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Building capacity for tobacco control research and policy
  1. F Stillman1,
  2. G Yang2,
  3. V Figueiredo3,
  4. M Hernandez-Avila4,
  5. J Samet1
  1. 1Johns Hopkins Bloomberg School of Public Health, Baltimore, Maryland, USA
  2. 2Peking Union Medical College, Beijing, PR China
  3. 3Instituto Nacional de Câncer, Rio de Janeiro, Brazil
  4. 4Instituto Nacional de Salud Pública, Cuernavaca, Morelos, México
  1. Correspondence to:
 Dr Frances Stillman
 Institute for Global Tobacco Control, Johns Hopkins Bloomberg School of Public Health, 615 N. Wolfe St, W6027, Baltimore, MD 21205, USA; fstillma{at}jhsph.edu

Abstract

The Fogarty International Center (FIC) initiative, “International Tobacco and Health Research Capacity Building Program” represents an important step in US government funding for global tobacco control. Low- and middle-income countries of the world face a rising threat to public health from the rapidly escalating epidemic of tobacco use. Many are now parties to the Framework Convention on Tobacco Control (FCTC) and capacity development to meet FCTC provisions. One initial grant provided through the FIC was to the Institute for Global Tobacco Control (IGTC) at the Johns Hopkins Bloomberg School of Public Health (JHSPH) to support capacity building and research programmes in China, Brazil, and Mexico. The initiative’s capacity building effort focused on: (1) building the evidence base for tobacco control, (2) expanding the infrastructure of each country to deliver tobacco control, and (3) developing the next generation of leaders as well as encouraging networking throughout the country and with neighbouring countries. This paper describes the approach taken and the research foci, as well some of the main outcomes and some identified challenges posed by the effort. Individual research papers are in progress to provide more in-depth reporting of study results.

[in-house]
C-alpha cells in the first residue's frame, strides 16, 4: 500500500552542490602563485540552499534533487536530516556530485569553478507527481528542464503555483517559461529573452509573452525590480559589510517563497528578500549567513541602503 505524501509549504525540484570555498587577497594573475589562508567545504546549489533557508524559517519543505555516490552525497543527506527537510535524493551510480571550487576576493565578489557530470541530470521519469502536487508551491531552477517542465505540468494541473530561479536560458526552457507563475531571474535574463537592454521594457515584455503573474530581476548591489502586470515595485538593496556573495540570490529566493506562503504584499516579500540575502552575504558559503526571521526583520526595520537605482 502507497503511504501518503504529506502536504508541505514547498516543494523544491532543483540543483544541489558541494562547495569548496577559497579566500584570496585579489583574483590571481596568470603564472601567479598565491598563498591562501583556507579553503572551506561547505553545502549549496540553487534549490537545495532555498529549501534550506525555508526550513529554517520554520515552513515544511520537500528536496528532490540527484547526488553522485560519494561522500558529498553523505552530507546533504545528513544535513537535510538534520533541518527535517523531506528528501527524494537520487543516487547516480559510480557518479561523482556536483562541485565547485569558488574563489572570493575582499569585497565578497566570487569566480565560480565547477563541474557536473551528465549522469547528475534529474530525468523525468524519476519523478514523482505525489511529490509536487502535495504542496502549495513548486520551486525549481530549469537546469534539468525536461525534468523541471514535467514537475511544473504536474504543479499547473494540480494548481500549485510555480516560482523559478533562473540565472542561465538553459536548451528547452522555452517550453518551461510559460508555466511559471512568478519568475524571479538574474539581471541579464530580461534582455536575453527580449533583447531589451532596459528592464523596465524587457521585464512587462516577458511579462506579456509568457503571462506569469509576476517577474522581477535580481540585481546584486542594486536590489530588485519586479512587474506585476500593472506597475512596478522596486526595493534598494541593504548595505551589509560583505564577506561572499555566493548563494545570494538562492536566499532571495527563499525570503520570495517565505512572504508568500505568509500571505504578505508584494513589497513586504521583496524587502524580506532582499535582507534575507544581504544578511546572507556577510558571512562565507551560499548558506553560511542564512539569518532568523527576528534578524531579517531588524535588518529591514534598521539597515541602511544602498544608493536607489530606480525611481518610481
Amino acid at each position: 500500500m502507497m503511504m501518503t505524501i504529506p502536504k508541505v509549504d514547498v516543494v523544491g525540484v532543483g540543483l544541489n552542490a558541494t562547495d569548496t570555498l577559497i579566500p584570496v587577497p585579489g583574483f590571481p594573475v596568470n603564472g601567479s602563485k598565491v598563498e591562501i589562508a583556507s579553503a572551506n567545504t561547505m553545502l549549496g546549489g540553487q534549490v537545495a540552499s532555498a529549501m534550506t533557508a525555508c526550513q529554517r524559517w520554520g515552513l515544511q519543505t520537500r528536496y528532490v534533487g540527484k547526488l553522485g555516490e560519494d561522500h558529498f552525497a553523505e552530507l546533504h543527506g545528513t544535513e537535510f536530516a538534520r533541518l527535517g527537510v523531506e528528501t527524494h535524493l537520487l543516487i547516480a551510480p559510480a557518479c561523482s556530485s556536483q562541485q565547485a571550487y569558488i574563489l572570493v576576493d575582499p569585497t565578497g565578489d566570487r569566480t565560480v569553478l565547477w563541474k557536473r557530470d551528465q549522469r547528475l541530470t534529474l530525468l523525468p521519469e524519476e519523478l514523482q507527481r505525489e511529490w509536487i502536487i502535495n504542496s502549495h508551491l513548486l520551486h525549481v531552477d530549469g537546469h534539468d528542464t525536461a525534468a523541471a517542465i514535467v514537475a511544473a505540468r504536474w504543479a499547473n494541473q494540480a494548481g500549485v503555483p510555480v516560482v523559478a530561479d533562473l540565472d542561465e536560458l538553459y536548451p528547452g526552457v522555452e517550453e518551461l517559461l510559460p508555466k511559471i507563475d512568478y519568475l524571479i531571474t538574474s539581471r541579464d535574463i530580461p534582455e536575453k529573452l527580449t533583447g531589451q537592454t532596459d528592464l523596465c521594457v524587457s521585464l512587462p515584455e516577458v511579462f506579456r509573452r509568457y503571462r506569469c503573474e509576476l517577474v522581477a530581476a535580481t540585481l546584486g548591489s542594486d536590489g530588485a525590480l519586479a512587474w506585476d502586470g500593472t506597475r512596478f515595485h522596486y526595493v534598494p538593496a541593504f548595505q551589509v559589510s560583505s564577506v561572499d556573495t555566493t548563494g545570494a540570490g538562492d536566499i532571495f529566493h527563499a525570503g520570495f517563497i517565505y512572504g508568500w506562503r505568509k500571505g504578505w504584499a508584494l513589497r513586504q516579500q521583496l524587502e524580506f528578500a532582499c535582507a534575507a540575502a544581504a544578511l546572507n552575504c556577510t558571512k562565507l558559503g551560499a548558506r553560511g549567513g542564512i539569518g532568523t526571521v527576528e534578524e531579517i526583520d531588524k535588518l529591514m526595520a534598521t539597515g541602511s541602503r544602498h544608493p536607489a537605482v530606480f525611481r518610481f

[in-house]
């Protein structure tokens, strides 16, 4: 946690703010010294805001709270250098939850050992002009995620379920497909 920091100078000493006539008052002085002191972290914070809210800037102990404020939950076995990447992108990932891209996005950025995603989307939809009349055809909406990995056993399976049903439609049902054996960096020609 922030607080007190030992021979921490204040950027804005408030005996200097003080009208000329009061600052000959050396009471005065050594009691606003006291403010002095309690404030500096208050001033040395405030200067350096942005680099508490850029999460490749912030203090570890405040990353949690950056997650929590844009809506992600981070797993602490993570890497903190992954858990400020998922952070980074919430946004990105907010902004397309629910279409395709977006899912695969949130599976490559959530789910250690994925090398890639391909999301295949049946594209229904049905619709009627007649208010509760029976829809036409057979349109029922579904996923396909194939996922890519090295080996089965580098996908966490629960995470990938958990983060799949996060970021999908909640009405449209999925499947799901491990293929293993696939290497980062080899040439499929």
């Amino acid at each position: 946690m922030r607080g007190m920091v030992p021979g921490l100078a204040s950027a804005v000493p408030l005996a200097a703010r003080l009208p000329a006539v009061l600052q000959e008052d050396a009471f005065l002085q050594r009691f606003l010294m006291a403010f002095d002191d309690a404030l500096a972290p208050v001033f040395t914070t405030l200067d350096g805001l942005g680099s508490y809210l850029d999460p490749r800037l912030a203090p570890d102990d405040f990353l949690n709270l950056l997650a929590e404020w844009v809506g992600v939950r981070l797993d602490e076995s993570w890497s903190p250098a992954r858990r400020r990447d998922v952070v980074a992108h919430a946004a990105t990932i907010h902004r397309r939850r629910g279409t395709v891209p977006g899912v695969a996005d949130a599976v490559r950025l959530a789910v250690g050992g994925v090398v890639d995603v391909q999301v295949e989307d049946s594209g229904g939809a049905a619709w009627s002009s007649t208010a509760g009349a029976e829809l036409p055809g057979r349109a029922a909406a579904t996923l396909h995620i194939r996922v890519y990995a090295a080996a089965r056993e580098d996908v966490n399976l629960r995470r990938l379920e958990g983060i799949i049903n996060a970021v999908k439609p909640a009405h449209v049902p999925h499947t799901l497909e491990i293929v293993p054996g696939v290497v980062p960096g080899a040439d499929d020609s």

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Footnotes

  • Competing interest statement: The Institute for Global Tobacco Control receives financial support from GlaxoSmithKline and Pfizer pharmaceutical companies; however, neither Dr Stillman nor Dr Samet gain financially from the relationship

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